To culture vegan yoghurt (i.e. to add the bacteria which initiate fermentation), there are two main methods - you can buy vegan probiotic capsules and empty their contents into your warmed mylk, or you can ‘backslop’ (one of my favourite fermenting words ever) from a previous yoghurt batch containing live cultures. Backslopping has limitations because many lab-grown cultures don’t have the resilience of multiple strains to last for more than a few ferments - they can weaken over time. I have been lucky, however, to find that the first culture I began with (a store-bought plain coconut yoghurt in a glass jar from the local wholefoods store) has perpetuated beautifully for a few months! If this culture stops working well, I'll buy a new jar and begin again. Probiotics are not my thing and are more expensive.


I use a dehydrator as an incubator because it offers the most accurate temperature control within the required range - my oven’s lowest setting is sadly too hot for yoghurt, at 60deg Celsius. You can actually make yoghurt at room temp (above about 20deg Celsius) but it doesn’t quite ferment the same way, favouring one of two main bacteria strains, and tends to be runnier - it comes down to personal preference and practicality.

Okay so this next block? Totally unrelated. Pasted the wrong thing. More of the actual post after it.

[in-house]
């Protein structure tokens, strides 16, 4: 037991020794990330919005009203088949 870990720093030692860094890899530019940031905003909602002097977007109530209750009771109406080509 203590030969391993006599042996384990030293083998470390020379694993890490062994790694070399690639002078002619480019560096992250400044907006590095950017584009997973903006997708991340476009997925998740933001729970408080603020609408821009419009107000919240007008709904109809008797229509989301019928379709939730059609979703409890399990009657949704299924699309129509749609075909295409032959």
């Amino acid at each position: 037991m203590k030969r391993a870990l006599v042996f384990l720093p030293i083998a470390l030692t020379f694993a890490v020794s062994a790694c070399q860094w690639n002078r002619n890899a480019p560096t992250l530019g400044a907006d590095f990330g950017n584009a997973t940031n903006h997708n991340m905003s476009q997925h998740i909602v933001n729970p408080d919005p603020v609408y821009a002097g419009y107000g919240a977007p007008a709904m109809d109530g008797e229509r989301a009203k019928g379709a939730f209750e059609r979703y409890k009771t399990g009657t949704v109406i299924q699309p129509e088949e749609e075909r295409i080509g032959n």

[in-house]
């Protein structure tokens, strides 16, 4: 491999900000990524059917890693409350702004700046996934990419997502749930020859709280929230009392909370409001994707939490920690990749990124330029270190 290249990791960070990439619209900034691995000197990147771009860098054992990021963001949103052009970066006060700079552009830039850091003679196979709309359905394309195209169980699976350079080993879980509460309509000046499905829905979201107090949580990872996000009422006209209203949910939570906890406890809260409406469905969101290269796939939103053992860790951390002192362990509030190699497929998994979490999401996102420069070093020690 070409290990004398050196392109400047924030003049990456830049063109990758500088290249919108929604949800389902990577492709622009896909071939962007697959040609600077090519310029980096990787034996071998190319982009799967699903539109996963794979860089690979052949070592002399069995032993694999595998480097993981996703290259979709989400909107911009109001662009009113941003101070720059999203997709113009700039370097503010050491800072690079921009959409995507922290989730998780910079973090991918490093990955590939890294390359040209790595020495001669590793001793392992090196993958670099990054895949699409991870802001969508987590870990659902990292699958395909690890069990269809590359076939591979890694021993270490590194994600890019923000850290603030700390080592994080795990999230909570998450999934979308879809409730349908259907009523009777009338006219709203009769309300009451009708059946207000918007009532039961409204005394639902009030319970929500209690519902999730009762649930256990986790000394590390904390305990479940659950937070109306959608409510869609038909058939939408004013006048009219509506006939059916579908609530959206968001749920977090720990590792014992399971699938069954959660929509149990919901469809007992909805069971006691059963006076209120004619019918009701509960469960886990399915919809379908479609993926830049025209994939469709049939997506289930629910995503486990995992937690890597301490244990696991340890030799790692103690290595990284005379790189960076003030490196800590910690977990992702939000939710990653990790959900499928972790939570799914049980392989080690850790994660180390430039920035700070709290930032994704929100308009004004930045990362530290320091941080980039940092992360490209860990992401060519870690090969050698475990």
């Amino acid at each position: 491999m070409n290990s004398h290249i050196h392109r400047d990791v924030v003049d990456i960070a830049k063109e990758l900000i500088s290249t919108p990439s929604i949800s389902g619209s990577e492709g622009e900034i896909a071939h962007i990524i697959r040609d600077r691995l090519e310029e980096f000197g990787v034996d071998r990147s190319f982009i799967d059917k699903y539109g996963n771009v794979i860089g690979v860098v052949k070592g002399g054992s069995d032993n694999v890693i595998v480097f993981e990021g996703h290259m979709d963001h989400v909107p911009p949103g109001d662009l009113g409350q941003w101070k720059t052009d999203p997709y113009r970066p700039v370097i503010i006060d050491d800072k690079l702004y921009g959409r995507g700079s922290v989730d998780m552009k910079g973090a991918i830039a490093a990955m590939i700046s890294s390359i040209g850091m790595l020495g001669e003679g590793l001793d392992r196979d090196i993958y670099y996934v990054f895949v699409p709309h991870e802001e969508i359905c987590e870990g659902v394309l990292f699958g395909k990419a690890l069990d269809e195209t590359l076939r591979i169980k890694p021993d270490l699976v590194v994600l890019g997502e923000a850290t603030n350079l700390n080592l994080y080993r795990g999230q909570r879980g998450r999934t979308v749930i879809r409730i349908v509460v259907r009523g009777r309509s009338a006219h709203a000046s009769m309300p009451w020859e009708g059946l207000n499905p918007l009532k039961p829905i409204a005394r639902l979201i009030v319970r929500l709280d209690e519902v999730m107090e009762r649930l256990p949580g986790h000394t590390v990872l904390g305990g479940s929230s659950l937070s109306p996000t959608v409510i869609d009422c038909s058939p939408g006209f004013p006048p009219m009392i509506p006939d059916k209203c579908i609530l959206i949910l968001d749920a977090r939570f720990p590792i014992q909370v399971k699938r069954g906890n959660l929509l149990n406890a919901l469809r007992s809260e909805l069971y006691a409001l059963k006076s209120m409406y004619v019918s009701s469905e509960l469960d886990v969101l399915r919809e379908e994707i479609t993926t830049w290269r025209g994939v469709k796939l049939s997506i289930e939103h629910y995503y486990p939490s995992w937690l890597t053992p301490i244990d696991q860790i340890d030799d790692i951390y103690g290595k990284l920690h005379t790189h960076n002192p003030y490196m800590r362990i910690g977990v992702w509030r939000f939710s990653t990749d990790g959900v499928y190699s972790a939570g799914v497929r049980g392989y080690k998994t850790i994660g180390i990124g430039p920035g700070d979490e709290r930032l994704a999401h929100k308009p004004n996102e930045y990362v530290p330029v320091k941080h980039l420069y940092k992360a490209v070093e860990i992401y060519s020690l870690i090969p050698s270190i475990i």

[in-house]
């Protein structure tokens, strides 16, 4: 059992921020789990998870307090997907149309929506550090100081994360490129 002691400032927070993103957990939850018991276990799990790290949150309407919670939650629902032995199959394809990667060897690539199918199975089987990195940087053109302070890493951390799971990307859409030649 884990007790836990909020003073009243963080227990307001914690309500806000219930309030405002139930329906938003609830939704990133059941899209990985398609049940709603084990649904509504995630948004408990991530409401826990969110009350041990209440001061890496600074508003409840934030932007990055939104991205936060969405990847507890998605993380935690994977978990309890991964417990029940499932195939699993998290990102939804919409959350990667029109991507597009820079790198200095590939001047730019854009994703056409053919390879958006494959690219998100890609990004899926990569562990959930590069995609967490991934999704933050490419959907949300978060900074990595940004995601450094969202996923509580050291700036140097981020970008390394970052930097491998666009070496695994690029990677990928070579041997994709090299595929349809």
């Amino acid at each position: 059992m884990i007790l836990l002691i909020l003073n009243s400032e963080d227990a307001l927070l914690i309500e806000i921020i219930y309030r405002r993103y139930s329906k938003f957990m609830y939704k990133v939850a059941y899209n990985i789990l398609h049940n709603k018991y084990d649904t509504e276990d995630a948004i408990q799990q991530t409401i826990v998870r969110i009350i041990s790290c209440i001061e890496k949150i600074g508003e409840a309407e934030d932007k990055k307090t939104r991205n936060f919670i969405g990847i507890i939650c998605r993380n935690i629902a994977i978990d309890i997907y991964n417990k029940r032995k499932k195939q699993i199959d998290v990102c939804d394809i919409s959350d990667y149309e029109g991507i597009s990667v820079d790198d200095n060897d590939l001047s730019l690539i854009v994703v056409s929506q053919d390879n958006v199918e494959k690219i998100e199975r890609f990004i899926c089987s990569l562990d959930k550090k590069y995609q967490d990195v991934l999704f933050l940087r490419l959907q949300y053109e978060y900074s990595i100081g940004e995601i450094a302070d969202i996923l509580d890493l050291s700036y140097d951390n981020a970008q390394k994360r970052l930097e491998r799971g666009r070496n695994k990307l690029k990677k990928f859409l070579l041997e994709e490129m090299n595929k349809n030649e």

Vanilla coconut yoghurt


BEFORE YOU BEGIN:

- Read the info above if you haven't already - knowing more about yoghurt culturing will give you a much better result

- Sterilise two 250ml jars and their lids (I put jars in the oven for 15mins at 100deg Celsius, and boil lids in a pot on the stove in shallow water for 15mins). This is really important!

- Decide how you will incubate your yoghurt. If you have a dehydrator and a lid/bowl/pot to cover it, perfect. If you have an oven that goes down to 42-48deg Celsius, awesome (test with a thermometer). If you have a warm place on top of a coffee machine, water bath or similar, lovely. If you have none, you will need to ferment for much longer (about 24hrs) at room temperature.


EQUIPMENT

- incubator of choice: see above ‘before you begin’

- milk or candy thermometer

- two sterilised 250ml jars and lids

- whisk

- small saucepan

- cup + spoon


INGREDIENTS

- 1 Tbsp tapioca flour, dissolved in a little water to make a paste (tapioca starch is GF)

- 2 cans organic coconut cream (I use Spiral Foods and find it has the best flavour, some brands have an odd taste I can't get past)